Feeding Patterns of Infants and Toddlers: The Mexico Case Study

Salvador Villalpando-Carrión and Alison L. Eldridge

Understanding the feeding patterns of Mexican infants and toddlers has required a large amount of effort due to the lack of recent reliable data. The double burden of obesity and micronutrient deficiency has caused alarm, identifying the need to discover when and how inadequate consumption of nutrients take place in such a diverse country. The types of foods and beverages that children consume have drastically changed in recent years, although there is poor factual knowledge around this matter. Another issue is that many physicians and health care professionals are bystanders in the practice of complementary feeding. There is a national recommendation for the introduction of complementary feeding that serves as a nationwide reference. Breastfeeding is strongly recommended. The national policy is for exclusive breastfeeding for at least 6 months, and introduction of complementary foods should not start before this age. 

FITS Mexico (the Feeding Infants and Toddlers Study) was initiated to address the lack of knowledge of the actual feeding patterns of Mexican children. Secondary data analyses from a nationally representative sample of over 5,000 children from ENSANUT 2012 (Encuesta Nacional de Salud y Nutrición – the Mexican National Health and Nutrition Survey) were used to review the feeding and drinking patterns of Mexican children in depth [1–4]. Micronutrient and food sources of nutrients were analyzed. Appropriate and inappropriate foods and beverages were considered at the end point analyses of the feeding patterns. Also, a broad country panel of experts were involved in developing new feeding recommendations according to the FITS findings for healthy infants [5]. 

Low rates of exclusive breastfeeding were found in infants less than 6 months old [1]. We also reported that 31 and 35% of 6- to 11.9-monthold infants consumed cow’s milk or sugar-sweetened beverages, respectively [2]. Few infants received iron-rich food sources, such as fortified infant cereal or meats. One half of 6- to 47.9-month-old children consumed fruit, but 85% did not consumed vegetables as a distinct serving on the day of the recall. After 12 months of age, over 80% of toddlers consumed some type of sweet or sugar-sweetened beverages on any given day. Between 18 and 36% of toddlers did not meet the estimated average requirement for iron, and about 40% did not meet that for zinc. In contrast, more than 30% of toddlers exceeded the tolerable upper intake level of sodium daily [3].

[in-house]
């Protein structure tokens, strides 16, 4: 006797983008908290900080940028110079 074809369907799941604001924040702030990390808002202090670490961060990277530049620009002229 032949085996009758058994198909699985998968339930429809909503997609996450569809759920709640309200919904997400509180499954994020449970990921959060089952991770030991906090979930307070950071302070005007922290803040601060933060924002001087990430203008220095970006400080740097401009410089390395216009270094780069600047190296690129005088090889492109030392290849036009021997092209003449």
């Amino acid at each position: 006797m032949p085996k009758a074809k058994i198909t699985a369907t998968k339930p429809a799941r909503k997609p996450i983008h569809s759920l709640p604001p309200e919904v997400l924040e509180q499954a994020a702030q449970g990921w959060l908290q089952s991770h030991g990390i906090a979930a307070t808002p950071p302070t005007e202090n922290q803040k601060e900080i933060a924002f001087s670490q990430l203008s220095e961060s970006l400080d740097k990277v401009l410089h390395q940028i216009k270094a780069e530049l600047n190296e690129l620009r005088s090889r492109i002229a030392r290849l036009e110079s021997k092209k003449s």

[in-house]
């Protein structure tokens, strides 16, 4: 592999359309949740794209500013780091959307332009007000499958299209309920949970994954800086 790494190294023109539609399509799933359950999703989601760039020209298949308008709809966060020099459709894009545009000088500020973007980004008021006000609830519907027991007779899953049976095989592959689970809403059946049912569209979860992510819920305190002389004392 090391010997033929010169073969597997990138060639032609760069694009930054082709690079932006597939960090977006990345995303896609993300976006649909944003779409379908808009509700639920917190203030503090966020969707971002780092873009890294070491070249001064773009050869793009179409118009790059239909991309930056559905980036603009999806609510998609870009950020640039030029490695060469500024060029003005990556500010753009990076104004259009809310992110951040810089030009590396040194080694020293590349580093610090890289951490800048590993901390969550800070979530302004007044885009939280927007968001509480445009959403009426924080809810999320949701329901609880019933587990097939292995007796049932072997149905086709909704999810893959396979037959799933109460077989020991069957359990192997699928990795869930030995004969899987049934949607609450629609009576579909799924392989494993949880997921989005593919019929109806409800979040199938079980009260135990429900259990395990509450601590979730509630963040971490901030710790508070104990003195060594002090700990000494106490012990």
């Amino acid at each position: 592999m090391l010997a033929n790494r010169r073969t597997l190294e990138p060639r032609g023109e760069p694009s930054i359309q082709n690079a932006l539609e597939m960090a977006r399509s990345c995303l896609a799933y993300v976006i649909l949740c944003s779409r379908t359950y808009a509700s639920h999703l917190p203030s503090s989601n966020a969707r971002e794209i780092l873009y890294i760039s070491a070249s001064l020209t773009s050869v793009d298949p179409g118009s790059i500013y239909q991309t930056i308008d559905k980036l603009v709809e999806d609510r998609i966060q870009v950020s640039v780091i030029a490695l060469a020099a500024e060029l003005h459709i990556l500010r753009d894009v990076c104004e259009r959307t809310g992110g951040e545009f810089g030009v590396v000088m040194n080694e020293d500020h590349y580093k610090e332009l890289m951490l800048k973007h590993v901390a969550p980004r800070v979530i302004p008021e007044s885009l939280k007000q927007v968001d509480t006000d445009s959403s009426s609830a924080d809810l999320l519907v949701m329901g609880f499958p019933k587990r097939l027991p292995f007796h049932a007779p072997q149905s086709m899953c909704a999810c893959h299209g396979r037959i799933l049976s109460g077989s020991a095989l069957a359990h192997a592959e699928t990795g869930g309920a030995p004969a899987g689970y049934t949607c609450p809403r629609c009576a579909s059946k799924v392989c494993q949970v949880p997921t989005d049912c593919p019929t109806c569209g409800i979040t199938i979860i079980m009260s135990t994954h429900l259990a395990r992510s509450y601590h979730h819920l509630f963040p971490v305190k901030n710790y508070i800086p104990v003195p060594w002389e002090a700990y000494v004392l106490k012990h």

Feeding patterns in Mexican children seem to be established early in life. Food groups consumed with poor micronutrient intakes and high energy consumption might explain the nutritional condition for the Mexican population through all age groups. Regional experts have used this information to set new and more strict recommendations for child feeding [5]. Public policy must change accordingly. Continuous study of feeding patterns in a population, especially in children, will be a powerful tool to monitor health and nutrition status for the whole country.


  1. Deming D, Reidy K, Afeich M, et al: Early feeding patterns among Mexican babies: findings from the National Health and Nutrition Survey 2012 and implications for health and obesity prevention. BMC Nutr 2015;1:40.
  2. Afeiche MC, Villalpando-Carrion S, Reidy KC, et al: Many infants and young children are not compliant with Mexican and international complementary feeding recommendations for milk and other beverages. Nutrients 2018;10:E466.
  3. Piernas C, Miles D, Deming D, et al: Estimating usual intakes mainly affects the micronutrient distribution among infants, toddlers and pre-schoolers from the 2012 Mexican National Health and Nutrition Survey. Public Health Nutr 2016;19:1017–1026.
  4. Denney L, Afeiche M, Eldridge A, Villalpando-Carrion S: Food sources of energy and nutrients in infants, toddlers, and young children from the Mexican National Health and Nutrition Survey 2012. Nutrients 2017;9:E494.
  5. Romero-Velarde E, Villalpando-Carrion S, Perez-Lizaur AB, et al: Consenso para las prácticas de alimentación complementaria en lactantes sanos. Bol Med Hosp Infant Mex 2016;73:338–356.